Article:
Eliciting the Regulation of an Economic System: The Case of the French Rail Industry
Based on the modern theory of regulation, the analysis aims to characterize the effective economic regulation of the French railway industry. The methodology consists in econometrically testing various scenarios of regulation and determining which of these best fits the data. Using aggregate data on the overall passenger traffic for the incumbent French rail operator (RO), SNCF, the two behavioral hypotheses of reference which we consider –absence of regulation of the rail operator which acts as a pure monopoly, and price regulation of services supplied by the RO– are both statistically significant and do not subtract from each other. This result is certainly related to the fact that passenger services include both high speed train services, for which the RO has some entrepreneurial freedom, and regional transport services, which are regulated by local authorities. In any case however, as the presence of unobservable efforts exerted by the RO to improve its productivity is statistically relevant, one concludes that the RO is not fully and properly regulated. This emphasizes that the design of policy reforms must account for the incentives they create on the RO. The analysis also shows that the most statistically significant scenarios are the ones in which the access tariff imposed by the infrastructure manager is such that the revenue generated by the access tariff is equal to the infrastructure spending. The pricing of the access to the infrastructure network therefore does not seem to be governed by economic principles, but more by budget considerations. While data limitations does neither allow to understand all the facets of a complex reality, nor to claim a high level of precision in the measure of all the parameters of interest, we believe however that we provide an objective methodology to characterize the optimal economic policies for the railway sector, in particular because it yields realistic estimates of the main structural parameters. Indeed the empirical results suggest that the railway industry as a whole exhibits increasing returns to scale, which incidentally is not compatible with the presence of multiple firms. In addition, the elasticity of demand for railway transport is relatively high, an indication of the competitive constraints this mode of transport faces from other transport modes or induced traffic.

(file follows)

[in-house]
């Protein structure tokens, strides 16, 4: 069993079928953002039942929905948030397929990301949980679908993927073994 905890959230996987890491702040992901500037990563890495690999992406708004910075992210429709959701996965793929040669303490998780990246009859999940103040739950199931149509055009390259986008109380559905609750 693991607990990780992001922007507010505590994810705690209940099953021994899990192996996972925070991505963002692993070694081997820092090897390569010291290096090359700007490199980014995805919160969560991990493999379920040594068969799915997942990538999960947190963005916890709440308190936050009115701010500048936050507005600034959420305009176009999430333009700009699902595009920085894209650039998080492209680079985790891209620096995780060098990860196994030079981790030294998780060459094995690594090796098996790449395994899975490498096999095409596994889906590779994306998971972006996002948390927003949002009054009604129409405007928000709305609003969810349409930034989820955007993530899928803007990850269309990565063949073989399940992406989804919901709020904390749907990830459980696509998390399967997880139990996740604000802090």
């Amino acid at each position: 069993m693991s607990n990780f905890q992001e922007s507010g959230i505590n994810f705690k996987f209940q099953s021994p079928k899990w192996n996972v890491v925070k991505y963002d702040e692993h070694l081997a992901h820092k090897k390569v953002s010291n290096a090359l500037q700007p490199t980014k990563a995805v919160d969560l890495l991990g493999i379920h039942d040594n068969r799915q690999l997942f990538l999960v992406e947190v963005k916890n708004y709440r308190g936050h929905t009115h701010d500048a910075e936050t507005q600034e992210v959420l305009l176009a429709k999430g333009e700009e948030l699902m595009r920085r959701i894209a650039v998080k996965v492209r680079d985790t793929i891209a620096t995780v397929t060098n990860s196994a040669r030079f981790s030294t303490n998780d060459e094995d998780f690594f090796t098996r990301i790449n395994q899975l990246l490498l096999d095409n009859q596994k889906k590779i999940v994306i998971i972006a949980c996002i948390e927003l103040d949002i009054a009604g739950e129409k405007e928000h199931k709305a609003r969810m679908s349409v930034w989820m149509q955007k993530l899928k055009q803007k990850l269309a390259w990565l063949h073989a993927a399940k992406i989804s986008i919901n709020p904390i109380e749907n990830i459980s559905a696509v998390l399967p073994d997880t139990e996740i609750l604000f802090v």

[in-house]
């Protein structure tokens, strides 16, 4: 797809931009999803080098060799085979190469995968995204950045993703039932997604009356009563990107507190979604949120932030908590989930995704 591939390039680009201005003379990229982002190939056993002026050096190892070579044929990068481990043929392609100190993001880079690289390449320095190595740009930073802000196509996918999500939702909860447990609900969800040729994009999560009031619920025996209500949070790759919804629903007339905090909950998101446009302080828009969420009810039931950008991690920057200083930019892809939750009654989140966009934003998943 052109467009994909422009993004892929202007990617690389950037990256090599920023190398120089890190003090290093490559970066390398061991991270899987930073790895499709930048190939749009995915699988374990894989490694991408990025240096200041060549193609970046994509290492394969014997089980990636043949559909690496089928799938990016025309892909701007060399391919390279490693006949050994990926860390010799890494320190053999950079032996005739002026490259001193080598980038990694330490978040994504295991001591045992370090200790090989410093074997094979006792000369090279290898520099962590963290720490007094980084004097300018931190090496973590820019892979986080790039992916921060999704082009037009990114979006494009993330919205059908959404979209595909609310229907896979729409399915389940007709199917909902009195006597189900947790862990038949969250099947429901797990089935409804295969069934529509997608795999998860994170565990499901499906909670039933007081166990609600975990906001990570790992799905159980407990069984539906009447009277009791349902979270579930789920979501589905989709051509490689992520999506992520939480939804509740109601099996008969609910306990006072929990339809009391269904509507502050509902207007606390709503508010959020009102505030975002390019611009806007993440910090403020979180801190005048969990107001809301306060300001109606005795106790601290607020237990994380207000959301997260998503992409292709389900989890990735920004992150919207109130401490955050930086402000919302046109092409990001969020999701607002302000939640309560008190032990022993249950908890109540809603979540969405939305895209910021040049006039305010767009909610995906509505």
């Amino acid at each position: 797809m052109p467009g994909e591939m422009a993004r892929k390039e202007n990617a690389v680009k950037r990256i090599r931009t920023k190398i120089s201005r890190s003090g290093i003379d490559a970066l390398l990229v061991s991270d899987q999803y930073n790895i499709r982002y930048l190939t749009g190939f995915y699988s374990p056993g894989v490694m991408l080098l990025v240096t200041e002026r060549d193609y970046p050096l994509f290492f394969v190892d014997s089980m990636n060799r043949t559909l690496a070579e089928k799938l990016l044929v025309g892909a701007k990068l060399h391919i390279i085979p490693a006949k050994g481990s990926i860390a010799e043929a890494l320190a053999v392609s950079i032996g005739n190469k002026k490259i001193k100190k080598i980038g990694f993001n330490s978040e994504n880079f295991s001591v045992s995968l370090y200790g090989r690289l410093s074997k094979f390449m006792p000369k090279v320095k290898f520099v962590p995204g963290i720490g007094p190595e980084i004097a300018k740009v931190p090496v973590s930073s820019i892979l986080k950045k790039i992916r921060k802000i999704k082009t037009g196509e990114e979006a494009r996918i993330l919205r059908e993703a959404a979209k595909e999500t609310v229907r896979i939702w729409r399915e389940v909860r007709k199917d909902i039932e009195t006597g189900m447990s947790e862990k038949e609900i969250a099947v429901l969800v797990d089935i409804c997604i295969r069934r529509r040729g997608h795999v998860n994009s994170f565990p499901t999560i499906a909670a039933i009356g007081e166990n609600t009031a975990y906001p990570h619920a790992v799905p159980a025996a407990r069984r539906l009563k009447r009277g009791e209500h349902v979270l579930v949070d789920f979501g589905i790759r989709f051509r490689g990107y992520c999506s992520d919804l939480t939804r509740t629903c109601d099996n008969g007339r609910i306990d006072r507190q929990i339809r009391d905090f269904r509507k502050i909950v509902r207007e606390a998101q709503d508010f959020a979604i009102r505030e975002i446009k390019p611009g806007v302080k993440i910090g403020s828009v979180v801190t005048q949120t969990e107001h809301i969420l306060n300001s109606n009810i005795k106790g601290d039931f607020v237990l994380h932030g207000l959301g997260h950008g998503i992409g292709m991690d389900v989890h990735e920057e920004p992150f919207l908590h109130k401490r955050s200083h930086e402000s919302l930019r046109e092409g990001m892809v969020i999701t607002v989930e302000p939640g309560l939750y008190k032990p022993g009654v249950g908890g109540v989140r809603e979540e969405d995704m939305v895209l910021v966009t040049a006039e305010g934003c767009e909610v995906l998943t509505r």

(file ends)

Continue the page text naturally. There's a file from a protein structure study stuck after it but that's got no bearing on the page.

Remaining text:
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- Philippe Gagnepain & Marc Ivaldi, 2002.
"Incentive Regulatory policies: The Case of Public Transit Systems in France,"
- Philippe Gagnepain & Marc Ivaldi, 2002. "Incentive Regulatory Policies: The Case of Public Transit Systems in France," RAND Journal of Economics, The RAND Corporation, vol. 33(4), pages 605-629, Winter.
- Gagnepain, Philippe & Ivaldi, Marc, 1999. "Incentive Regulatory Policies: The Case of Public Transit Systems in France," IDEI Working Papers 84, Institut d'Économie Industrielle (IDEI), Toulouse.
- Gagnepain, P. & Ivaldi, M., 1999. "Incentive Regulatory Policies: the Case of Public Transit Systems in France," Papers 99.515, Toulouse - GREMAQ.
- Jean-Jacques Laffont & Jean Tirole, 1993. "A Theory of Incentives in Procurement and Regulation," MIT Press Books, The MIT Press, edition 1, volume 1, number 0262121743, June.
- Frank A. WOLAK, 1994. "An Econometric Analysis of the Asymmetric Information, Regulator-Utility Interaction," Annales d'Economie et de Statistique, ENSAE, issue 34, pages 13-69.
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